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Reilly & Anor v Merseyside Regional Health Authority [1994] EWCA 30      Court of Appeal

The claimants, Mr & Mrs Reilly, were visiting the defendant’s maternity hospital to see their new born grandson. Unfortunately they got trapped in the overcrowded lift for one hour and 20 minutes. At the time of the incident Mr Riley was 61 and had a pre-existing condition of angina, Mrs Riley was 68 and had a pre-existing condition of claustrophobia. In the lift both suffered symptoms of claustrophobia becoming hot and sweaty, difficulty in breathing and dizziness. Both were in a state of collapse when they were released. They both had difficulty in sleeping and suffered nightmares for a few days after the incident. The trial judge having heard medical evidence held that although their conditions fell short of post-traumatic stress disorder or chronic anxiety, were of sufficient severity to entitle them to recover. The Health Authority appealed on the grounds that in the absence of a recognisable illness there is no compensatable damage. Claustrophobia and fear are normal emotions as oppose to injuries.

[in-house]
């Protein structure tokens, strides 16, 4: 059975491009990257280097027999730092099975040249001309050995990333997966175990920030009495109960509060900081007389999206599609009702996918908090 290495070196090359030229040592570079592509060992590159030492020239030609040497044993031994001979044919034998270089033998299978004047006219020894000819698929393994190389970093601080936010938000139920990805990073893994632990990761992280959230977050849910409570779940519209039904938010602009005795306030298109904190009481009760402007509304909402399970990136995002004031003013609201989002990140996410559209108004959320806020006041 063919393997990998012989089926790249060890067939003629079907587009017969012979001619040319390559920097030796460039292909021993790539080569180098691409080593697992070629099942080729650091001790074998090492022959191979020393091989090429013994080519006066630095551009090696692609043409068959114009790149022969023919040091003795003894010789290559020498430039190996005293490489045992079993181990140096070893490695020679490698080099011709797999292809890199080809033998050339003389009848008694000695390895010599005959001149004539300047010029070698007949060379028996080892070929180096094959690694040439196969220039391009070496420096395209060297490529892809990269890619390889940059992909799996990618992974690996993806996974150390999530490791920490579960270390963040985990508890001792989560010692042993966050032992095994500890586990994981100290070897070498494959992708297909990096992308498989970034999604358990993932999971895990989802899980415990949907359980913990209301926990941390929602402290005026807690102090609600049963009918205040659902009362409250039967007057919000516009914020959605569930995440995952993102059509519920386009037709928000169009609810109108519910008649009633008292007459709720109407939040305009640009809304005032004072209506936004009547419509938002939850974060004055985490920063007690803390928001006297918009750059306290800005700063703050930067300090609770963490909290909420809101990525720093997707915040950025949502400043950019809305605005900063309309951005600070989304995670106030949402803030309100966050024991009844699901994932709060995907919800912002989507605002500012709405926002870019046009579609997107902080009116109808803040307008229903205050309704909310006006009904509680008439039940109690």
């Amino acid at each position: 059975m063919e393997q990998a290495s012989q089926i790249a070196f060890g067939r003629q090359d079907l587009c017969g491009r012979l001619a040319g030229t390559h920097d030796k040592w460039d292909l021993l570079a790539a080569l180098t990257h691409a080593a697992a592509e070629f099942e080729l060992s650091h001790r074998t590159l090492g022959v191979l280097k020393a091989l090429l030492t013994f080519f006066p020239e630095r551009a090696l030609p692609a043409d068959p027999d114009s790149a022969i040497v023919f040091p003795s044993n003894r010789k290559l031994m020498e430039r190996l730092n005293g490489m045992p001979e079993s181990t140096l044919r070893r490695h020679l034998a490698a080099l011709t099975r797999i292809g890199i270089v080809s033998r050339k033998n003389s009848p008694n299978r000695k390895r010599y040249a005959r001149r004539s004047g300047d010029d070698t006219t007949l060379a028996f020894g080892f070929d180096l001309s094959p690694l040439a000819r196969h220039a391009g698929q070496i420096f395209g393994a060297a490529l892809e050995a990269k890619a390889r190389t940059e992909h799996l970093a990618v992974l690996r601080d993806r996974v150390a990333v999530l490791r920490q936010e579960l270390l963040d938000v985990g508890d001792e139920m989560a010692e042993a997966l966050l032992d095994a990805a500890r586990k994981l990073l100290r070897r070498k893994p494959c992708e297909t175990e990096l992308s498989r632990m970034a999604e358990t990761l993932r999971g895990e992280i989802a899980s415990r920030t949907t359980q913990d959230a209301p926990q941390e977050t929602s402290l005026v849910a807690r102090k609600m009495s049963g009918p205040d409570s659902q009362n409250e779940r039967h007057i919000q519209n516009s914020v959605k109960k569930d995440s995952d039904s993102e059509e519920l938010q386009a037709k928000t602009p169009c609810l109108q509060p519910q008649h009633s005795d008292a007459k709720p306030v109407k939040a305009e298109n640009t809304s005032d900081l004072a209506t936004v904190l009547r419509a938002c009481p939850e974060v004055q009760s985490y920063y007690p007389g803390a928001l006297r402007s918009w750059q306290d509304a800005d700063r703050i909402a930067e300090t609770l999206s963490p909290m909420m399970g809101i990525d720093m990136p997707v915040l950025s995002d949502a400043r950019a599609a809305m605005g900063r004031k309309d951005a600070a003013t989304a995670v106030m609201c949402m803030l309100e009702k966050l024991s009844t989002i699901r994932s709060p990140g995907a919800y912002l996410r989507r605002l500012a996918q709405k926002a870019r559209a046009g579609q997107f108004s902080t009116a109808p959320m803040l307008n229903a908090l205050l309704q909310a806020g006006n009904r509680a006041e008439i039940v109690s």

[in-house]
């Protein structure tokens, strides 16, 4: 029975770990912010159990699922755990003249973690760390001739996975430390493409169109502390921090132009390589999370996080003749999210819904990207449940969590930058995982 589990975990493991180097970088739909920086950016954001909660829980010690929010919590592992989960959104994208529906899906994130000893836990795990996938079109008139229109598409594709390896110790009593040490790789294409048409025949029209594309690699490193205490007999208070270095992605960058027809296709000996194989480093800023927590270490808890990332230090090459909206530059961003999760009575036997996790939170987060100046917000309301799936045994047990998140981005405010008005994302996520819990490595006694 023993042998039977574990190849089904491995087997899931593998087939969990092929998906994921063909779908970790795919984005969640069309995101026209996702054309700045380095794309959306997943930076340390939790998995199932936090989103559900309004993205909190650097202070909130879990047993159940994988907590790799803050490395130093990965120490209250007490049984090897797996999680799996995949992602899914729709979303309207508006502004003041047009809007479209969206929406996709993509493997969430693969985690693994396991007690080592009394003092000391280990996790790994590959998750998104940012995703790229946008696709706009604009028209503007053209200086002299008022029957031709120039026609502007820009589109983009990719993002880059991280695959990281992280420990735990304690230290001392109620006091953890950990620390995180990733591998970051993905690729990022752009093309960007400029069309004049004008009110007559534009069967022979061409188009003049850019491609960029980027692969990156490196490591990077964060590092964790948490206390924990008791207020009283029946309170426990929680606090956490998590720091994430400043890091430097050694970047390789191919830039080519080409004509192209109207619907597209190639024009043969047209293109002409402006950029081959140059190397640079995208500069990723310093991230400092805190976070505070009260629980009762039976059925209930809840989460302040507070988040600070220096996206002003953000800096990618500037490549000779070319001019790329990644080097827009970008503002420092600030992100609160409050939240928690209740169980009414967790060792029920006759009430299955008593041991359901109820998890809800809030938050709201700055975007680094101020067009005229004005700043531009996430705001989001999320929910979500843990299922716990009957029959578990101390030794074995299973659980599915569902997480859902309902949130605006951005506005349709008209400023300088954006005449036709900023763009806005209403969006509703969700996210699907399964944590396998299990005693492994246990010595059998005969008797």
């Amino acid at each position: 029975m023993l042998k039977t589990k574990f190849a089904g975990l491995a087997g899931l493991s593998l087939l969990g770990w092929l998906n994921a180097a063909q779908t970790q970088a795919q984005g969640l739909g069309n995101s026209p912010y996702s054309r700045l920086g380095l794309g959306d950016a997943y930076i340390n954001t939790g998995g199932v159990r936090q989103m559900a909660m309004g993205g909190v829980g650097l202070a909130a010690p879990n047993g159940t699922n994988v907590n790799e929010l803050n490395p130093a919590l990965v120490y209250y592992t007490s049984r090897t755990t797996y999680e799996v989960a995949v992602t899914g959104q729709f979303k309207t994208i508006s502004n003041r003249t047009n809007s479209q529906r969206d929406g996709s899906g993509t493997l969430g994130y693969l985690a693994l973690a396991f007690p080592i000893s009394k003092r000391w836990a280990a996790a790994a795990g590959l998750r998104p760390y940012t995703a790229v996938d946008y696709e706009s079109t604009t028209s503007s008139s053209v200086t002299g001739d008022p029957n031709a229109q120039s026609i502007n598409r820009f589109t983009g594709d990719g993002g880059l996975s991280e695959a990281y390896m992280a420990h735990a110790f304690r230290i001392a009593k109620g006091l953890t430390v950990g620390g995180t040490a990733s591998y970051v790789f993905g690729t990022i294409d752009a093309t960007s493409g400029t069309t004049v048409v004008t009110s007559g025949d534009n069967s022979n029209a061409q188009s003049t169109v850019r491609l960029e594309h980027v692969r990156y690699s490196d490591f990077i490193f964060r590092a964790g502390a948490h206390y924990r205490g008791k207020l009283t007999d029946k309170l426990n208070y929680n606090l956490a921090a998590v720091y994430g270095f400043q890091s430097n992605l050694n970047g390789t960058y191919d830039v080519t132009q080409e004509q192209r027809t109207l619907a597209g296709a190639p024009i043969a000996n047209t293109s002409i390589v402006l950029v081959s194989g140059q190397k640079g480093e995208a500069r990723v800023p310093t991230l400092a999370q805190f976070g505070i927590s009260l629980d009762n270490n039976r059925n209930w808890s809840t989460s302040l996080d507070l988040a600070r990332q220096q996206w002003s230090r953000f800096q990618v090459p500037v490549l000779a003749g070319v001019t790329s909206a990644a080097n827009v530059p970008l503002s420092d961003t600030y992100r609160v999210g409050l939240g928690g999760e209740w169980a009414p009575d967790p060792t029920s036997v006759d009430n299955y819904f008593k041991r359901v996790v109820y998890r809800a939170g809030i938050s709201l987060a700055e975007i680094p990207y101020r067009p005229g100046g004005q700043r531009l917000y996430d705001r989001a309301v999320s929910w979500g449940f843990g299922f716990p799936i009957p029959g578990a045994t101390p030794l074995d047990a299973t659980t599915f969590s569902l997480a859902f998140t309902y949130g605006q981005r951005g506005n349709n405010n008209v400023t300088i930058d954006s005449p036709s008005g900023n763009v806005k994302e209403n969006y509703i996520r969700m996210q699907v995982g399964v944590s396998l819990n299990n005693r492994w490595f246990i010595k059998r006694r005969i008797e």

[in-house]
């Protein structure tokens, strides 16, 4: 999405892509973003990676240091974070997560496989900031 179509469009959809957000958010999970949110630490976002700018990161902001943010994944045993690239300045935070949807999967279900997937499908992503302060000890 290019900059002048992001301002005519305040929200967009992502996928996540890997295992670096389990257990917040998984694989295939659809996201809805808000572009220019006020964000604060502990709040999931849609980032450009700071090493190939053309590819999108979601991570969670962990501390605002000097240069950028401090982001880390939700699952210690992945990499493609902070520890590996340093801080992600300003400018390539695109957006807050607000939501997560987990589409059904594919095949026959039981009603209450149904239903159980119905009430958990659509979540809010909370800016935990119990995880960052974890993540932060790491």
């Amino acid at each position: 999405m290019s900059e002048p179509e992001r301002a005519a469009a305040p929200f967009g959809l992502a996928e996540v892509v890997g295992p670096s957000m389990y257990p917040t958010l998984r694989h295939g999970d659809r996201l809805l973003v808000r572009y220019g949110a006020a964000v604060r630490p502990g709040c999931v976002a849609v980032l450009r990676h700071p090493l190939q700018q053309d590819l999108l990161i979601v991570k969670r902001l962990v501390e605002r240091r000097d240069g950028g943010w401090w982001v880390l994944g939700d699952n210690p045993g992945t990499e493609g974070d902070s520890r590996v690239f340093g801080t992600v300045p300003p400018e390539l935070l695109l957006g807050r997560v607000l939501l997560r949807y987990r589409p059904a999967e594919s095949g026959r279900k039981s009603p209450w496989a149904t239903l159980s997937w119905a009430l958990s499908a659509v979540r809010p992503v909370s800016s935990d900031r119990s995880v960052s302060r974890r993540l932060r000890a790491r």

Held:

The appeal was allowed. There must be a recognised psychiatric condition to give rise to damages. Physical symptoms of fear and panic such as sweating and breathing difficulties was not sufficient .

Mann LJ:

“there must be an identifiable psychiatric condition. The sound policy of the law is that the excitement of a normal human emotion, together with its normal physical consequence, is not compensatable. Here there was no recognisable psychiatric injury, but only normal emotion in the face of a most unpleasant experience. ”